Instead of helping hawkers modernise, the Left gives them sophistry.
Lest it be imagined that Somnath Chatterjee faced a unique dilemma, let us spare a thought for Shyamal Chakraborty, West Bengal president of CITU, the CPI(M) trade union, who has deftly managed the conflict between principle and practice. Though CITU remained ostentatiously aloof from the hawkers’ protest against Spencer’s, the retail arm of RPG Enterprises, Chakraborty vociferously claimed a share of the laurels when an agreement of sorts was hammered out on July 5.
But this column is not about Marxist manipulation. It’s to point out that the fracas that delayed the opening of Spencer’s South Calcutta hypermart (as it’s called) has lessons for the transition from our present haphazard mix of laissez-faire and state control to the organised free market (which sounds like an oxymoron) if pain, confusion and confrontation are to be avoided. Singapore’s immensely popular hawker stalls, where you can eat everything from biryani to birds nest soup, provide an example of managing change harmoniously.
Briefly to recapitulate, hundreds of small traders prevented Spencer’s planned opening, forcing the RPG vice-chairman, Sanjeev Goenka, to beat a hasty retreat, because they feared the shop would take away their rice and dal. Demanding that no “local or international retailer” should encroach on the preserve of about 5,000 hawkers and over 1,000 traders, Shaktiman Ghosh, general secretary of the Hawker Sangram Committee, demanded that Spencer’s should not sell any grocery, vegetables, fish and milk. It was an unequal fight, for Bengali pavement peddlers are no match for one of the country’s most powerful Marwari business houses. How unequal was glaringly obvious when though every political party joined the protest, CITU did not. After all, the CPI(M) is synonymous with Buddhadeb Bhattacharjee’s government, which cannot afford to offend big business.
Ghosh’s demand was not particularly realistic either. Only three to four per cent of India’s total food and grocery trade might now be organised, as an RPG statement pointed out, but modernisation and globalisation will sooner or later bring in their train smooth streamlined shops in smooth streamlined air-conditioned shopping malls that are as much a place to buy and sell as a pleasure destination for simple folk. Given India’s extreme disparities of income, malls and pavement hawkers will co-exist for many years to come. But the gulf has to be bridged and the transition eased. The six-point compromise solution for which two Marxist luminaries, Chakraborty and Calcutta’s mayor, Bikash Ranjan Bhattacharya, claim credit, seems too artificial to achieve this.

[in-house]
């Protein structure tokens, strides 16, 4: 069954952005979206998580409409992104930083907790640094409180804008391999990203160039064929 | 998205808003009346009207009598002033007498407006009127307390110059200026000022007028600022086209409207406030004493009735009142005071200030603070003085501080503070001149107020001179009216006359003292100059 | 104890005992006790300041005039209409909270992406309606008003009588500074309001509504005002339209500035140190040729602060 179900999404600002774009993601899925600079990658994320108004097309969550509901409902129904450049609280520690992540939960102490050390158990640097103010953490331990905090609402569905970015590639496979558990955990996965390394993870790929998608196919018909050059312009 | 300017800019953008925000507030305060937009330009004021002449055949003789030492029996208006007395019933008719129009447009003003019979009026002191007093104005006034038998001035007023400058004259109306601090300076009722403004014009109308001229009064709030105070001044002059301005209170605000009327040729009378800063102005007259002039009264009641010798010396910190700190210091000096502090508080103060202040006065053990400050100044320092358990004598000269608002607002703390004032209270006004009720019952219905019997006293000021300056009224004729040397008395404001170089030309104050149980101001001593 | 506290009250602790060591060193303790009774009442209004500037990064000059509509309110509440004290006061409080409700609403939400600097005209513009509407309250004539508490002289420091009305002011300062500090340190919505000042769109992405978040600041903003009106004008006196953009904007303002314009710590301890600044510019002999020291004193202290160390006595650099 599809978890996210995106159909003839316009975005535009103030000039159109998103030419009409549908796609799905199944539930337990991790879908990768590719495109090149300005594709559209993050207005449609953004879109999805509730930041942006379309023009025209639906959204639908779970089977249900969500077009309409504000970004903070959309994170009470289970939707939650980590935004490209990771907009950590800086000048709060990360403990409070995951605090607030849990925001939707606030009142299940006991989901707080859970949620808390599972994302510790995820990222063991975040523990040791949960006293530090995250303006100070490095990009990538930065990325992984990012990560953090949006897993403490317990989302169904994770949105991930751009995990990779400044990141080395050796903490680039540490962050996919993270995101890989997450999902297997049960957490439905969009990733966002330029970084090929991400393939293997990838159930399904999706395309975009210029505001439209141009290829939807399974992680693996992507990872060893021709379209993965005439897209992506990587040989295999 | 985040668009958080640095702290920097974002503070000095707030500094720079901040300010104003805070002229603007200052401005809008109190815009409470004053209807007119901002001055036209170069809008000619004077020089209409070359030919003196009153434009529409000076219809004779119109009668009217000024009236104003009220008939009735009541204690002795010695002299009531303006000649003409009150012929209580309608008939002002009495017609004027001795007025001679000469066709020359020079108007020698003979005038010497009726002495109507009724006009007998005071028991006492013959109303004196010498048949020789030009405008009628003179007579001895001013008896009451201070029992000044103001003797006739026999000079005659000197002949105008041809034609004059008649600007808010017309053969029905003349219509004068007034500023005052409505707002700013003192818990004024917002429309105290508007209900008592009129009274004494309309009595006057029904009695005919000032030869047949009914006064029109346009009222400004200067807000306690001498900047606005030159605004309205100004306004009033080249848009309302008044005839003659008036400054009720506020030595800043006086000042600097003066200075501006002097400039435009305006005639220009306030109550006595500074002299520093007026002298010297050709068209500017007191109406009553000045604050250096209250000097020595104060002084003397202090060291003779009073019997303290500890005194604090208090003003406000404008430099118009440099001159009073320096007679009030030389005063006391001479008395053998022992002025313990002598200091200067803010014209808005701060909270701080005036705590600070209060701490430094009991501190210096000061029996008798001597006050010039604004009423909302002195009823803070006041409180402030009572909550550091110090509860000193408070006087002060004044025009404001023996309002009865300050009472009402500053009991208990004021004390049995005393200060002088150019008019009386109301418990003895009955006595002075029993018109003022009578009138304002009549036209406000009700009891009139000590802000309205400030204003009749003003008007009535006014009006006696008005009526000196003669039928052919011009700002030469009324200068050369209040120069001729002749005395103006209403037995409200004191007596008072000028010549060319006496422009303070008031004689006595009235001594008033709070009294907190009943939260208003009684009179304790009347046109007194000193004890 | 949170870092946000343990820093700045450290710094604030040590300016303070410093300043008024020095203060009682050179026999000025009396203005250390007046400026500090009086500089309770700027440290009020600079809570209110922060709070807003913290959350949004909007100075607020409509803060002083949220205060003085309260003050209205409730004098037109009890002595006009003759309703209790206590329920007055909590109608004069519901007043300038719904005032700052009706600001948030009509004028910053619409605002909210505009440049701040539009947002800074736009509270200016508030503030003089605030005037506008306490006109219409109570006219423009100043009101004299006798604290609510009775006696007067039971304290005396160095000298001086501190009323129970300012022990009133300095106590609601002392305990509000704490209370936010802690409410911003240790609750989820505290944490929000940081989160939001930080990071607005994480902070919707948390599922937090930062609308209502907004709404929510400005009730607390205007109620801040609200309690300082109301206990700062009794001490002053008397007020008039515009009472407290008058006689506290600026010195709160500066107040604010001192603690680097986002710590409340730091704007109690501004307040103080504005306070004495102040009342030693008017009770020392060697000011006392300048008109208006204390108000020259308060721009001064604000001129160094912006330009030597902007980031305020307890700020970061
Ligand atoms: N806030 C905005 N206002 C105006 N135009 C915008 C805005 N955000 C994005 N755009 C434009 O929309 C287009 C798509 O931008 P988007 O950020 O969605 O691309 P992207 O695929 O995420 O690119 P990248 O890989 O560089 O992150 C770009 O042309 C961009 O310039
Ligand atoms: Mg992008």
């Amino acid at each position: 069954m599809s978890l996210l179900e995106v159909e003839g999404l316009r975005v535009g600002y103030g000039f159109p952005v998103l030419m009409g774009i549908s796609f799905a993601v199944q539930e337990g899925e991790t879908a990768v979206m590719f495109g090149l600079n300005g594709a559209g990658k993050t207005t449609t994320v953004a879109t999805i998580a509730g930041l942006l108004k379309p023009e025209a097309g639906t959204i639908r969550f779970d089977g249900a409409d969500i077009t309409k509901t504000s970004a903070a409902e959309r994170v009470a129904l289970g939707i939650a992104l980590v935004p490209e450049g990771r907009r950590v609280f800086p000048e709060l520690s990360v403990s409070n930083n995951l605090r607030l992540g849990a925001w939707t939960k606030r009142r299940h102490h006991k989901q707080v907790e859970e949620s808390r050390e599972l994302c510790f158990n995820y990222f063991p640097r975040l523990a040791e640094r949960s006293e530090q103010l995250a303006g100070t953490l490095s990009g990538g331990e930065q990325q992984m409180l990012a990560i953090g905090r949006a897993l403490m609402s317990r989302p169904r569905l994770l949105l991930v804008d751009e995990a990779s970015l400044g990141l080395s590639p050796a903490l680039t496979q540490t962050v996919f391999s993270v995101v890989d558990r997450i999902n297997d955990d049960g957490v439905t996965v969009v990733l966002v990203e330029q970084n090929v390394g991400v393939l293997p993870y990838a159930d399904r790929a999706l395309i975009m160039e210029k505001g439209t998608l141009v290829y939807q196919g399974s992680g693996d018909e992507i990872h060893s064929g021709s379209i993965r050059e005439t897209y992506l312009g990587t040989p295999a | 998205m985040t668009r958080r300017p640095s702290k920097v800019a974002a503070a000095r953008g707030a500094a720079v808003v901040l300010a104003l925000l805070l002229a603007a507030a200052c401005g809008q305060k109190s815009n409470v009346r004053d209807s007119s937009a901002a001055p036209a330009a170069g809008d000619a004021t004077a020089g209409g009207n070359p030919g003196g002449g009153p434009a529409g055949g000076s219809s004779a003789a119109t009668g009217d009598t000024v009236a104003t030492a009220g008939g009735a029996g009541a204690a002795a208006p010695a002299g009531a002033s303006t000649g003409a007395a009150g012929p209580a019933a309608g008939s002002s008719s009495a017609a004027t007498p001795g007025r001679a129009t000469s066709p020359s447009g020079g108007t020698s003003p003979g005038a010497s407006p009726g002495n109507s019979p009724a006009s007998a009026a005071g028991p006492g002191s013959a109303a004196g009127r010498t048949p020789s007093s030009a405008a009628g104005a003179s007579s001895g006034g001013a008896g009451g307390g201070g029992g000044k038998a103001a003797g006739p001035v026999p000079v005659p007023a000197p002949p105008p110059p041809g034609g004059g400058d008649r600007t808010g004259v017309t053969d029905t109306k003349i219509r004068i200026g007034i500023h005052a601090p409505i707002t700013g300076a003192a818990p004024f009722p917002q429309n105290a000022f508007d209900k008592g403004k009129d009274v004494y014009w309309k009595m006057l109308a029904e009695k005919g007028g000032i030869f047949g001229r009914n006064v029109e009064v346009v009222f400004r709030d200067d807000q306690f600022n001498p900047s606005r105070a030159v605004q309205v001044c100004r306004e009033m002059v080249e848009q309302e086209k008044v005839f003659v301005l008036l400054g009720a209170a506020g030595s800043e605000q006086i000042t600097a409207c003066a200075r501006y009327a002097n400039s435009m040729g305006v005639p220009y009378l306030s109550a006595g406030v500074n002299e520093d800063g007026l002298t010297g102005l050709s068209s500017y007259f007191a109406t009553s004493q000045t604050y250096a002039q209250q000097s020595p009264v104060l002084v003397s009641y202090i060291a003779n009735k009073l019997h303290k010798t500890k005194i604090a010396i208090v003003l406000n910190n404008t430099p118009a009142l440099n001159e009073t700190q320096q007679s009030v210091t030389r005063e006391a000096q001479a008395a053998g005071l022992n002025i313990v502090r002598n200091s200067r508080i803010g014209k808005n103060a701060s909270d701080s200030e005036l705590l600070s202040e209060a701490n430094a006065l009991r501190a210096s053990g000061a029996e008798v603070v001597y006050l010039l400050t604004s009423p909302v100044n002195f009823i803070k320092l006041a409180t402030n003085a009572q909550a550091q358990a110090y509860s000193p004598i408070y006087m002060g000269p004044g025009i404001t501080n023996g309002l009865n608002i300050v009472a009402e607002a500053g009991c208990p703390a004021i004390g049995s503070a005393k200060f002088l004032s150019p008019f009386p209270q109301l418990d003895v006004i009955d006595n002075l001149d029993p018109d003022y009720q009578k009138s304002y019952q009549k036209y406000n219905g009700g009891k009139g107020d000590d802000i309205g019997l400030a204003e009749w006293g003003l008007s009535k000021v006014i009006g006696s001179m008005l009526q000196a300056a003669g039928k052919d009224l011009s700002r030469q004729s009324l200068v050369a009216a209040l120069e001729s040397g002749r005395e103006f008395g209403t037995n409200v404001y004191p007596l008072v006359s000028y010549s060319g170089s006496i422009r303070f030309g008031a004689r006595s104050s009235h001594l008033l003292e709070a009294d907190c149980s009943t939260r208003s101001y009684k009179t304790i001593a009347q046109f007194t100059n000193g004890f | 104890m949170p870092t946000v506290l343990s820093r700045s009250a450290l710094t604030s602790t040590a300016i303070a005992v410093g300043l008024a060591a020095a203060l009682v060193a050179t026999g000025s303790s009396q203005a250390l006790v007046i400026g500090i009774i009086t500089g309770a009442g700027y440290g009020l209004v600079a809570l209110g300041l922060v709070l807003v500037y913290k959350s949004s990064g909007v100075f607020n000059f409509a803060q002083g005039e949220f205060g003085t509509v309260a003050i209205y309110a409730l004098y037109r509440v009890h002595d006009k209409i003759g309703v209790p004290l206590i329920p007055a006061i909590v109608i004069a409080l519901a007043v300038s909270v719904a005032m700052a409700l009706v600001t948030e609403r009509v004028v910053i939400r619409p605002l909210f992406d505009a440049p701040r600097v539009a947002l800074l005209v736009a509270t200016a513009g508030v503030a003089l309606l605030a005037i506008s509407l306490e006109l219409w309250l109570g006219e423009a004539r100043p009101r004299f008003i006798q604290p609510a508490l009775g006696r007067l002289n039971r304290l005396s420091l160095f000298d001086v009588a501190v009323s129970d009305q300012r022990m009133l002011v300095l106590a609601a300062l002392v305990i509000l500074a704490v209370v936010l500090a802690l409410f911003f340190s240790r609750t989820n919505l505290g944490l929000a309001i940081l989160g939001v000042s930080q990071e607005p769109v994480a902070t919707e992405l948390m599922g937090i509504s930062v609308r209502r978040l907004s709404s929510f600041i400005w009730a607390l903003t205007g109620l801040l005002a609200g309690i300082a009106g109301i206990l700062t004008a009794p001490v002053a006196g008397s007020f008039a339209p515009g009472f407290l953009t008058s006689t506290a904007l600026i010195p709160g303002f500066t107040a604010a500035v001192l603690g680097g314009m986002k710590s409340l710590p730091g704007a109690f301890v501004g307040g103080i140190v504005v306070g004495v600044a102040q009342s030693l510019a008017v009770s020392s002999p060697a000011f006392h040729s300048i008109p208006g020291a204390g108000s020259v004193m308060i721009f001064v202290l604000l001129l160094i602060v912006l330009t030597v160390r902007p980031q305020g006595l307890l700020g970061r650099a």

Who, for instance, will check every Spencer’s sale of rice, fruit and vegetables to ensure that the amount is not less than 3 kg? Will anyone stop buyers to weigh their purchases of potatoes and onions which must be more than 6 kg? Similarly, Spencer’s cannot sell spices in packs of less than 500 gm. It may be all right stipulating that rice must be branded but it seems absurd to insist that garments must be both branded and cost not less than Rs 300 when pavements are packed with unbranded readymades that cost much more. The final clause that everything Spencer’s sells must cost more than the hawkers’ price will give the two-member supervisory committee plenty to do if it takes its mandate seriously. Or honestly.
Old photographs of Singapore show an abundance of hawkers and peddlers quite as untidy as those who clutter up Indian pavements. Itinerant food sellers were especially popular, and the government dealt with them by making it unlawful for cooked dishes to be sold without running water. Simultaneously, it bought space, provided water and electricity and laid out stalls that were then sold or rented to hawkers. Other pavement traders need a licence, and opposition politicians like Chee Soon Juan have been arrested for selling their publications without a permit. I bought Chee’s To be Free (which he inscribed “Towards greater humanity”) from him in Orchard Road without realising it was an illegal transaction.
Such laws would never be enforced here because hawkers are vote banks. Each Left Front constituent has its own pavement constituency. The stalls Kolkata’s city fathers built at a cost of more than Rs 8 crore for more than 7,000 hawkers displaced 12 years ago have been passed on to other occupants (no doubt for a consideration) or are used as godowns. The pavement is still their favourite pitch. This combination of hawker obduracy and political patronage makes it easier for business houses to bludgeon their way and repeat in 21st century India the avoidable anguish of Britain’s 19th century Industrial Revolution.